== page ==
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SU Trustee Deryck Palmer ’78 challenges SU seniors to give by establishing $25,000 Palmer Senior Class Gift Challenge
For Deryck Palmer ’78, the lessons he learned in Syracuse University classrooms, labs and libraries set him on the path to both personal and professional success. That is why the University alumnus, trustee and current SU parent has established the Palmer Senior Class Gift Challenge, which challenges seniors to make a gift to the 2011 Senior Class Giving campaign before they graduate.
For every senior who gives $20.11 or more to the campaign before Commencement, Palmer will give SU $100 in unrestricted funds. “Syracuse is a special place for me—today’s graduating seniors are realizing this, too,” says Palmer. “That’s why I’m challenging them to express their gratitude in a very real way by giving back to SU before they graduate.”
The more seniors who give, the more Palmer will contribute—up to a total of $25,000.
“Giving back is a way for me to express my gratitude and to make sure that the SU students of today and tomorrow can have an experience that’s the same as—or better than—what I had,” Palmer says. “It’s important for them to know that tuition is only part of the equation.”
Brian Sischo, SU’s vice president of development, agrees. “Philanthropy is at the core of what makes Syracuse University great. Students’ tuition and room and board cover only about 85 percent of the cost of attending SU. The rest comes from outside sources, including charitable gifts. It is because of donors’ generosity that every student can have a fantastic experience at SU.”
Palmer wants seniors to understand that it’s not the amount that matters, but the thought behind the gift. “To make SU great,” he says, “really takes all of us. Seniors can give any amount they feel comfortable with. It’s their participation that matters.”
The 2011 Senior Class Giving campaign committee, which started raising money in September 2010, hopes the Palmer Senior Class Gift Challenge will encourage that participation. “For some, $20 can seem like a lot at this time in their lives,” says committee member Justin Cole, “but it really will make a difference.” Last year, gifts to SU of $100 or less added up to more than $1 million. A donor himself, Cole encourages his fellow seniors to “help out the areas of SU they love most.” Donors may direct their gifts to areas of greatest need, scholarships, schools and colleges, recreation services, the library, or any other part of SU. So far, gifts from the Class of 2011 have been made to a number of schools and colleges, various scholarship funds, the Annual Fund, Hendricks Chapel and the Syracuse University Library.
Students of today may not realize the many things that philanthropy makes possible at SU. If they look around campus, they will see many examples—buildings like Newhouse 3, the latest addition to the S.I. Newhouse School of Public Communications; state-of-the-art laboratories like the Druger Teaching Lab in the Life Sciences Complex; and equipment like the L.C. Smith College of Engineering and Computer Science’s Fidelity MOTUS 622i, one of the world’s most advanced flight simulators. Gifts are also responsible for leading-edge academic programs and endowed chairs that enable SU to attract and retain world-class faculty.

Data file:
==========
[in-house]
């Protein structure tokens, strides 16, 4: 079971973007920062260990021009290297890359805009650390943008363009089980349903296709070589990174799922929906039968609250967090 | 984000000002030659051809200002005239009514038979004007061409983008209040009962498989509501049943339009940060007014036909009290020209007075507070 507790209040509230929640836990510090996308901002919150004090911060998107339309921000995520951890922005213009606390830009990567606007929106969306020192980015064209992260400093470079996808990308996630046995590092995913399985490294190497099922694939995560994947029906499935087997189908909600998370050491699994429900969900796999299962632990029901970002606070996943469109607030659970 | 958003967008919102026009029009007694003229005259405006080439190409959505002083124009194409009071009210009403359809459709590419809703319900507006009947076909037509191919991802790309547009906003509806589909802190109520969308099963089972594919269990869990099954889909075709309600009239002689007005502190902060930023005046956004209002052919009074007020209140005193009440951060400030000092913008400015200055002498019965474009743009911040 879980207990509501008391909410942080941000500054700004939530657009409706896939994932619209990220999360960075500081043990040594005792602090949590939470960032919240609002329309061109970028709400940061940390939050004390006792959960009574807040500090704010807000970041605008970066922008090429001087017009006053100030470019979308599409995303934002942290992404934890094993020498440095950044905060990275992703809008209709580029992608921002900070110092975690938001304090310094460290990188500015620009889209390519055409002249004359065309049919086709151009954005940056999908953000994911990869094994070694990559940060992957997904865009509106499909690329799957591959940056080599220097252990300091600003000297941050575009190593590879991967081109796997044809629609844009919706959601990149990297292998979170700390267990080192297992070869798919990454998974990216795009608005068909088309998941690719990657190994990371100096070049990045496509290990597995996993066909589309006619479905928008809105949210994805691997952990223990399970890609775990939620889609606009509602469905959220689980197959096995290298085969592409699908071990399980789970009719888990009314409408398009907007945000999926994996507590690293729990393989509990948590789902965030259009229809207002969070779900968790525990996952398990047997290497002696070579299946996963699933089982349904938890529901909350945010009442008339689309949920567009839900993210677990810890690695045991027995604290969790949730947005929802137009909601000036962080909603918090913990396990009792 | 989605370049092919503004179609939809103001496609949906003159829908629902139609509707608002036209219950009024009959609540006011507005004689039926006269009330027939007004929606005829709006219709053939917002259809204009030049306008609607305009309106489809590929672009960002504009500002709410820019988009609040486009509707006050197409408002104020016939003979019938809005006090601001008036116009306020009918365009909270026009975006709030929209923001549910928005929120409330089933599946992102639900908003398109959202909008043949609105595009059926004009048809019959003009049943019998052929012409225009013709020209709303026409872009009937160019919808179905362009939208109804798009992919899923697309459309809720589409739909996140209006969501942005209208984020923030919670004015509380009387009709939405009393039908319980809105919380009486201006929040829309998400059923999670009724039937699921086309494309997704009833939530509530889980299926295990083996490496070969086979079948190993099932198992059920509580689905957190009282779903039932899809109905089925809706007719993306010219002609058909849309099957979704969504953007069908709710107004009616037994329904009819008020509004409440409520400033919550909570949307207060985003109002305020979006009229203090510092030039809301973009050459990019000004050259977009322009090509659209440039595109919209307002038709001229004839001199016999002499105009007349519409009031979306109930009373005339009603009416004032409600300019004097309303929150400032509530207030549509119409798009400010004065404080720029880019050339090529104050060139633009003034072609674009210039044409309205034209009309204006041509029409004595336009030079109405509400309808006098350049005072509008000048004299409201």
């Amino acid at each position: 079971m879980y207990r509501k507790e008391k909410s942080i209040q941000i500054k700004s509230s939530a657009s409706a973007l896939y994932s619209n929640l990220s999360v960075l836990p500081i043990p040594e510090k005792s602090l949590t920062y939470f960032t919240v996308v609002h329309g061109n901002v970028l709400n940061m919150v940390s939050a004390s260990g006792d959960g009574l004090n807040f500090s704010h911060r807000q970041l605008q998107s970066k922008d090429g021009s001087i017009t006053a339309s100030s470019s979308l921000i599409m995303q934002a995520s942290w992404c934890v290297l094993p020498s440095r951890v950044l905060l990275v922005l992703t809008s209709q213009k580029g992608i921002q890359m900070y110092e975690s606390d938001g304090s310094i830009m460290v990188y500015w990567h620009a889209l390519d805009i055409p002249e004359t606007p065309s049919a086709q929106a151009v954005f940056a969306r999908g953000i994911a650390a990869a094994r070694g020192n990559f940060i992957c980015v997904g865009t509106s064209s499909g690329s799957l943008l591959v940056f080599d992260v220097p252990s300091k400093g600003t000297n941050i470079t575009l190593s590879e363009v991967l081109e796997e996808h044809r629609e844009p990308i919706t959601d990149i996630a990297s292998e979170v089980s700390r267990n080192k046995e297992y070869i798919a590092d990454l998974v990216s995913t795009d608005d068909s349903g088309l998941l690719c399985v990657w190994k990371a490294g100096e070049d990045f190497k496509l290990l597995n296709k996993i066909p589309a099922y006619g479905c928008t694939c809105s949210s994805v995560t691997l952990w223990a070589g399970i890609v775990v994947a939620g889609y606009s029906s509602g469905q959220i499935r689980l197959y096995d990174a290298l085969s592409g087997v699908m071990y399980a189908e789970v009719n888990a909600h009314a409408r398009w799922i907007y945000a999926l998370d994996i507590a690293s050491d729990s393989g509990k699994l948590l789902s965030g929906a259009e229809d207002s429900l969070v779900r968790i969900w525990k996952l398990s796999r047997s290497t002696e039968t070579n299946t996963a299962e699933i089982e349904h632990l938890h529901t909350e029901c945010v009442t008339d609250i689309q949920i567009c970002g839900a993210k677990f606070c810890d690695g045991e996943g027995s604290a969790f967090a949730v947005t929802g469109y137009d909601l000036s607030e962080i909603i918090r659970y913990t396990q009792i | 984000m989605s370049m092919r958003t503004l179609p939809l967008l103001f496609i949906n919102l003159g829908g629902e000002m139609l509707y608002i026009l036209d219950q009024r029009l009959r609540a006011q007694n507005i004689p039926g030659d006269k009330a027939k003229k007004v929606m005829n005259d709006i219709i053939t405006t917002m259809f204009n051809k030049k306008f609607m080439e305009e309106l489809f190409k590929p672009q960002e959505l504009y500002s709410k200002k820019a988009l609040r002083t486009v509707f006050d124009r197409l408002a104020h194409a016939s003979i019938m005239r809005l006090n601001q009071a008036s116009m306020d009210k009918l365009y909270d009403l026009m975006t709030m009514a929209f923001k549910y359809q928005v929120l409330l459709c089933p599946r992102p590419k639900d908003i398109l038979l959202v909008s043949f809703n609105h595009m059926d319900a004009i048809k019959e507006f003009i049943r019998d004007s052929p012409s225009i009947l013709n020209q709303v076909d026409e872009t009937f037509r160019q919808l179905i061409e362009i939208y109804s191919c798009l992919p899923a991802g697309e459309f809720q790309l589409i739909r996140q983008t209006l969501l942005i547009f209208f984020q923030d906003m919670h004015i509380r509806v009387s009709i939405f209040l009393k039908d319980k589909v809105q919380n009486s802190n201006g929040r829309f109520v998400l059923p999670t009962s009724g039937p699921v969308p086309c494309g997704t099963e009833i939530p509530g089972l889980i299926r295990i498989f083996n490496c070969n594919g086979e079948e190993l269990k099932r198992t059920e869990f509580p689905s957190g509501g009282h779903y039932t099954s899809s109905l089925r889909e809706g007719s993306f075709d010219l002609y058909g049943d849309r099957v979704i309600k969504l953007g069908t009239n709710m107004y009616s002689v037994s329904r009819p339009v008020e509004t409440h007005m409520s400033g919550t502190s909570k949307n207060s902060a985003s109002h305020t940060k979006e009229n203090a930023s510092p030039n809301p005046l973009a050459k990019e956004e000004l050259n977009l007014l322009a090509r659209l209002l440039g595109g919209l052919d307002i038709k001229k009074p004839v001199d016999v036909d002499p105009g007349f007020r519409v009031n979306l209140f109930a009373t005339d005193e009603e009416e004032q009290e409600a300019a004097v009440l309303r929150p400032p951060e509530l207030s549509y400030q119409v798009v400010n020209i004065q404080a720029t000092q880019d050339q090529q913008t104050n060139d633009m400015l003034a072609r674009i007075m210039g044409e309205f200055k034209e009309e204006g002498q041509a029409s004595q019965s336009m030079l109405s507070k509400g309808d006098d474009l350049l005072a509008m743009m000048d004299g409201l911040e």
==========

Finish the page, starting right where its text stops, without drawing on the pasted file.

Everyone who contributes to the 2011 Senior Class Giving campaign will be included in the Senior Class Honor Roll on the classact.syr.edu website. Seniors will also receive an official “I’m a Class Act” pin, a designation in the keepsake “Register of Graduates” publication and other recognition throughout the year.
To make it convenient for seniors to ask questions and give online, representatives of the 2011 Senior Class Giving campaign will be on hand at a number of senior events this semester, including:
- Class Marshal Luncheon, Tuesday, March 29;
- Cap and gown distribution (week of May 9, dates and times TBA);
- Senior Barbecue, Thursday, May 12.
As co-chair of the $1 billion Campaign for Syracuse University, Palmer leads one of the most ambitious fundraising efforts in SU’s history. “Student giving will be counted in The Campaign for Syracuse University’s total. Students can feel good knowing that they have an important role in the future of the SU, and I am hopeful that with my challenge to them, many will answer the call,” says Palmer. More information about the Campaign for Syracuse University is available online at http://campaign.syr.edu.
Palmer received his bachelor’s degree in political science in 1978 from The College of Arts and Sciences and a juris doctor degree in 1982 from the University of Michigan Law School. As a partner in the law firm Cadwalader, Wickersham & Taft LLP, he specializes in the representation of debtors and creditors under Chapter 11 of the Bankruptcy Code, and has handled a wide range of workout, corporate restructuring and bankruptcy matters. Palmer has served as a member of Syracuse University’s Board of Trustees since 2004.
To make a gift or learn more, visit http://classact.syr.edu. The site also includes a current donor list and comments from a number of seniors who support the campaign.